The search for a viable national alternative to the Congress goes back more than fifty years, to the first general elections of 1952. Just before that election, two former cabinet colleagues of Jawaharlal Nehru established political parties to challenge the Congress. One was Shyama Prasad Mookerjee, who begat the Jana Sangh, the other, B. R. Ambedkar, who revived the Scheduled Castes Federation (later named the Republican Party). Neither of these two doctors was, of course, ever members of the Congress itself. However, two more political parties were started at the same time by lifelong Congressmen who felt compelled to leave their parent organization. One was the Kisan Mazdoor Praja Parishad, whose prime mover was Acharya Kripalani; the other the Socialist Party, whose leaders included such gifted men as Ram Manohar Lohia and Jayaprakash Narayan.
Shortly before the 1952 elections, these four challengers were joined by a fifth: the Communist Party of India, which came overground at the behest of Moscow, seeking to exchange the bullet for the ballot. These five parties had several things in common. First, all were led by politicians of competence and calibre. Second, none had a ghost of a chance of winning an overall majority in the 1952 elections. Third, all of them knew this. Fourth, all hoped that in the course of time the Congress would be able to meet popular expectations, and that their party would emerge as the natural alternative to it perhaps in time for the third general elections in 1962 or, if disenchantment proceeded faster than anticipated, in 1957 itself.
Despite their ideological differences, then, the communists, the Jana Sanghis, the Socialists and the Republicans all believed that Indian democracy would, in course of time, evolve around two poles: one represented by the Congress, the other, hopefully, by themselves. In this they were influenced by the history of Western democracies such as the United States of America and the United Kingdom, both marked by a more-or-less stable two-party system. Why should India not follow that path too?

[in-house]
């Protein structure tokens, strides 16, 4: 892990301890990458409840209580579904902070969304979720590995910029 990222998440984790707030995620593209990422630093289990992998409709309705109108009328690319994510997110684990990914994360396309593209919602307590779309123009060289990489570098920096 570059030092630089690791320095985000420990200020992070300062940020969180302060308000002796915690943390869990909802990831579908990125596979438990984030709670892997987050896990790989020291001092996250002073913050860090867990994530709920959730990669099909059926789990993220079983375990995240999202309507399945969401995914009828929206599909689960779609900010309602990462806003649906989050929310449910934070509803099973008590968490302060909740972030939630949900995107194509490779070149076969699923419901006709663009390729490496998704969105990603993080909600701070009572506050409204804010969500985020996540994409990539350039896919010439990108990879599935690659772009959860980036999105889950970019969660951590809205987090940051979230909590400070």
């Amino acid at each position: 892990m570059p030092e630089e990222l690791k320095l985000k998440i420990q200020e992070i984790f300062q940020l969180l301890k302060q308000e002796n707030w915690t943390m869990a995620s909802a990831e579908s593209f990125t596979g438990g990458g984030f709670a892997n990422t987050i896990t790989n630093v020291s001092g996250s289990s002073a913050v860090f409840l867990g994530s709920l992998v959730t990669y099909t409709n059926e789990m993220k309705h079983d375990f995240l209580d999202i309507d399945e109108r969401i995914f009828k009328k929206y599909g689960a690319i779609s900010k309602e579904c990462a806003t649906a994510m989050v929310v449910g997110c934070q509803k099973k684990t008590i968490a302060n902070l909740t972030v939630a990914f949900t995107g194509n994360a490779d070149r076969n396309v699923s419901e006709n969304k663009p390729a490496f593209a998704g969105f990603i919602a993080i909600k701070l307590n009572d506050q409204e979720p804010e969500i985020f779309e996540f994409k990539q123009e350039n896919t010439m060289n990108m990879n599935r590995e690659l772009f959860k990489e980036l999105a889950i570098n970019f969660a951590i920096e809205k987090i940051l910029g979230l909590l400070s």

In the event, these putative national alternatives all performed miserably in the polls of 1952. The Congress was hegemonic, which was not to the liking of one Congressman, C. Rajagopalachari. In October 1956, Rajaji made public his belief that there should be an opposition group within the Congress, without which so he feared the party would simply degenerate into a hunting ground for every kind of ambition and self-seeking.
The proposal was rejected; so the veteran turned to promoting an opposition outside the Congress instead. As he argued in an essay of May 1958, a healthy democracy required an Opposition that thinks differently and does not just want more of the same, a group of vigorously thinking citizens which aims at the general welfare, and not one that in order to get more votes from the so-called have-nots, offers more to them than the party in power has given, an Opposition that appeals to reason . Such an opposition, even if it did not succeed in ousting the ruling party, might yet challenge and humanize it.
A democracy run by a single party automatically becomes a tyranny; such was Rajajis rationale for starting Swatantra. For the Congress Party has so far run without a true Opposition. It has run with accelerators and no brakes. This party, promoted by an old man, quickly gathered momentum. Those who joined up included captains of industry, naturally, but also peasant-leaders worried by Congress threats to promote co-operative farming. Although conventionally described as Conservative, the party was in fact a curious amalgam of Westernized free-market liberals, ex- maharajahs, and agrarian leaders, all of whom had their own reasons for seeking an alternative to the Congress.